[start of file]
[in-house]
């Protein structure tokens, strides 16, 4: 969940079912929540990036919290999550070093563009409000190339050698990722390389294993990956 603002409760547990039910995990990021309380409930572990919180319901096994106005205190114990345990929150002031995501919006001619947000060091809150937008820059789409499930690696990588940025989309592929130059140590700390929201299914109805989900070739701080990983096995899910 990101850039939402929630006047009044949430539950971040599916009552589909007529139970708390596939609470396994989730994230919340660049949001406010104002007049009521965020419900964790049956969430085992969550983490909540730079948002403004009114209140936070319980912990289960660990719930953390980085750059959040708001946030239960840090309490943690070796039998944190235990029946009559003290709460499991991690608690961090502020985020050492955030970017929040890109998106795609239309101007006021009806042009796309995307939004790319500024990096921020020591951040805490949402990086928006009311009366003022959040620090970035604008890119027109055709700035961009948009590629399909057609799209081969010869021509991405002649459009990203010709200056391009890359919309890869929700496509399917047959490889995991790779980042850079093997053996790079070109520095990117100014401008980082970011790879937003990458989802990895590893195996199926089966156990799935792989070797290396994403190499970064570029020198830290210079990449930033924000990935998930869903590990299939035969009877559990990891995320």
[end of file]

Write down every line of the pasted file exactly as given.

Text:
[in-house]
């Protein structure tokens, strides 16, 4: 969940079912929540990036919290999550070093563009409000190339050698990722390389294993990956 603002409760547990039910995990990021309380409930572990919180319901096994106005205190114990345990929150002031995501919006001619947000060091809150937008820059789409499930690696990588940025989309592929130059140590700390929201299914109805989900070739701080990983096995899910 990101850039939402929630006047009044949430539950971040599916009552589909007529139970708390596939609470396994989730994230919340660049949001406010104002007049009521965020419900964790049956969430085992969550983490909540730079948002403004009114209140936070319980912990289960660990719930953390980085750059959040708001946030239960840090309490943690070796039998944190235990029946009559003290709460499991991690608690961090502020985020050492955030970017929040890109998106795609239309101007006021009806042009796309995307939004790319500024990096921020020591951040805490949402990086928006009311009366003022959040620090970035604008890119027109055709700035961009948009590629399909057609799209081969010869021509991405002649459009990203010709200056391009890359919309890869929700496509399917047959490889995991790779980042850079093997053996790079070109520095990117100014401008980082970011790879937003990458989802990895590893195996199926089966156990799935792989070797290396994403190499970064570029020198830290210079990449930033924000990935998930869903590990299939035969009877559990990891995320």